SLUG gives the slug name of our plugin. That’s the name used in the WordPress.org plugin directory. For example, my-wonderful-plugin would be found at https://wordpress.org/plugins/my-wonderful-plugin/.

The WordPress Plugin Deploy action does its work by running a shell script on the Linux virtual machine handling the workflow. That shell script’s source code is here.

      - name: Upload release assets
        uses: actions/upload-release-asset@v1
        env:
          GITHUB_TOKEN: ${{ secrets.GITHUB_TOKEN }}
        with:
          upload_url: ${{ github.event.release.upload_url }}
          asset_path: ${{ steps.deploy.outputs.zip-path }}
          asset_name: ${{ github.event.repository.name }}.zip
          asset_content_type: application/zip

The last step of our workflow creates the plugin’s zip file. It uses actions/upload-release-asset@v1, version 1 of the built-in Action for uploading our released asset (our zip file) back to the Releases section of our Github repository.

Using the workflow by tagging the Github repository

Github runs the workflow for us whenever we create and publish a new Release. In Github, Releases are created from repository tags. And, importantly, the WordPress Deploy Action uses the Github repository tag as the tag for wordpress.org’s Subversion repository. So, we have to be careful with Github tags: they control deployment to the WordPress.org repository.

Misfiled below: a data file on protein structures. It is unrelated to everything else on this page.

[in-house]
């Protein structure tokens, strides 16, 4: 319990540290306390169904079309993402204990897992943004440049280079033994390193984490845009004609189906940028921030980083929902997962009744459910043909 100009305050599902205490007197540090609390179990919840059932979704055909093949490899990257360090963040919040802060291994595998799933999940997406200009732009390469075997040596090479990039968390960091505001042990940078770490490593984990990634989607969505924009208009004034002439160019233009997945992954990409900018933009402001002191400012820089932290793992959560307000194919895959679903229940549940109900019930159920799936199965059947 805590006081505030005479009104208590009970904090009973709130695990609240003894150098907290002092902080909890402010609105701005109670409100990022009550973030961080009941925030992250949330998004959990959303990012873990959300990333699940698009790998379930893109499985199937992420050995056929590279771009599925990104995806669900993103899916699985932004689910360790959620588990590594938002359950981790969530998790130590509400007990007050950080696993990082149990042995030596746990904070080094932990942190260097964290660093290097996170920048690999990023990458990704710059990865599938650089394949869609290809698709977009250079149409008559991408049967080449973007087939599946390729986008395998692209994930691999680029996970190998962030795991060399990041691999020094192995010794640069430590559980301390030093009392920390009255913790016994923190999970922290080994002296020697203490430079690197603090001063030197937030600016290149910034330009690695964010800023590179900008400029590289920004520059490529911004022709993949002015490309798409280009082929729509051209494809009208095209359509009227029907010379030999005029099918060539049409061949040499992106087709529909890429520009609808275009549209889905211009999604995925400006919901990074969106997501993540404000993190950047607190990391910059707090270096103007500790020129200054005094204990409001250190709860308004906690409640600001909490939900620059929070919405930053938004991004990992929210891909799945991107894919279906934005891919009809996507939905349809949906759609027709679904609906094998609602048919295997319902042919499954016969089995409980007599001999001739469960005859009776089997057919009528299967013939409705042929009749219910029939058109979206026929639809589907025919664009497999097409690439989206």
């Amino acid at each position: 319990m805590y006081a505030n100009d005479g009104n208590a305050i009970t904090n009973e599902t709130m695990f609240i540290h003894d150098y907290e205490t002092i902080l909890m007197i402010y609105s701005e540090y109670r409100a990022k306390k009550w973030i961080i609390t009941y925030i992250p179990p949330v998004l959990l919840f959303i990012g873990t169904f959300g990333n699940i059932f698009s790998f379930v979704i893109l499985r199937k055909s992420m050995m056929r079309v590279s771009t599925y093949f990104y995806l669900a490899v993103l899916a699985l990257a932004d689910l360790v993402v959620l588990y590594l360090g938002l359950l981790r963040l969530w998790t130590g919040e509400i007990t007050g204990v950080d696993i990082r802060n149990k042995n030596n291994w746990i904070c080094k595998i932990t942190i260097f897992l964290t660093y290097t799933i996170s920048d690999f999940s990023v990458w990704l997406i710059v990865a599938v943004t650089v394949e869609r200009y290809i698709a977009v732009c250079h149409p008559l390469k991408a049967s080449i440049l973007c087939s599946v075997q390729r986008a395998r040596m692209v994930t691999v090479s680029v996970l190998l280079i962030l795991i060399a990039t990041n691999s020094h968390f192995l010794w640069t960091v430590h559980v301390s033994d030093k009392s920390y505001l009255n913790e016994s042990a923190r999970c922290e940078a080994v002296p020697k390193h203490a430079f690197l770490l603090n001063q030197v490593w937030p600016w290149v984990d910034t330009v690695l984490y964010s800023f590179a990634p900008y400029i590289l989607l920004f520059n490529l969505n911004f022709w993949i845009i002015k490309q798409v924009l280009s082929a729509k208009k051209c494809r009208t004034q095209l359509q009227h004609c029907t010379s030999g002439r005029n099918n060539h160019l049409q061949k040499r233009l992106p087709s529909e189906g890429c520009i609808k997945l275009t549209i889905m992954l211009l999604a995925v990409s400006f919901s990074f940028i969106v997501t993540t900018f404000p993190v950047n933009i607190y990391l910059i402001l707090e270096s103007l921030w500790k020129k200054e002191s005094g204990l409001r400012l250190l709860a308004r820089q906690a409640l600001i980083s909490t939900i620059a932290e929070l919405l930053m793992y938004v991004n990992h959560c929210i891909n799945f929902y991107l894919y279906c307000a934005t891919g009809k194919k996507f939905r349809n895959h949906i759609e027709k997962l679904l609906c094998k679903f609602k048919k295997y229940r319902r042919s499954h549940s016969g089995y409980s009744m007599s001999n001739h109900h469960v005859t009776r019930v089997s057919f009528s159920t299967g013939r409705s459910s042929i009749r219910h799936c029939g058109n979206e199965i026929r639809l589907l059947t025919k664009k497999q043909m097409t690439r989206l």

Let’s say we want to release version 10.11.12 of our plugin to our users. Here’s what we must do.

  1. Edit the plugin’s readme.txt file so the Stable tag line near the top says Stable tag: 10.11.12
  2. Edit the rest of the plugin’s source code to update the version number appropriately wherever it appears.
  3. Commit everything to the Git repository.
  4. Put the 10.11.12 tag on the Git repository. You can do this with your IDE or with the command git tag 10.11.12
  5. Push the Git repository, including the tags, to Github. You can do this with your IDE or with the command git push --tags
  6. On Github, create and publish a release from that same tag.

Creating and publishing the release triggers the release workflow, and we’re done.

Testing

This workflow seems a little perilous to test, because testing it involves pushing a version of the plugin to wordpress.org’s Subversion repository. We don’t want our plugin’s users to get plugin updates from our test version, after all. How can we test this without releasing a new version of the plugin?

  1. Don’t update the Stable tag line in readme.txt. A new version is not pushed to users unless it’s mentioned in that line.
  2. Don’t mess up the contents of readme.txt or the icon, banner, or screenshots (in .wordpress-org/) too badly: users will see those contents.
  3. Use a test tag name like 10.11.12.rc1 or something similar.
  4. Create the release on Github.

That will activate the workflow to push a version of our code to Subversion that’s tagged with the test tag name.

Then, we can check out the code from Subversion with a shell command like

svn co https://plugins.svn.wordpress.org/my-wonderful-plugin testdirectory
cd testdirectory

Inspecting the checked-out repository should show our correct source code in /trunk/ and in, for our example /tags/10.11.12.rc1/. And it should show the correct icon, banner, and screenshots in /assets/.

Finally, we can get rid of the testing tag from the Subversion repository with commands like these

svn delete /tags/10.11.12.rc1
svn commit -m "remove test tag"

Leave a Comment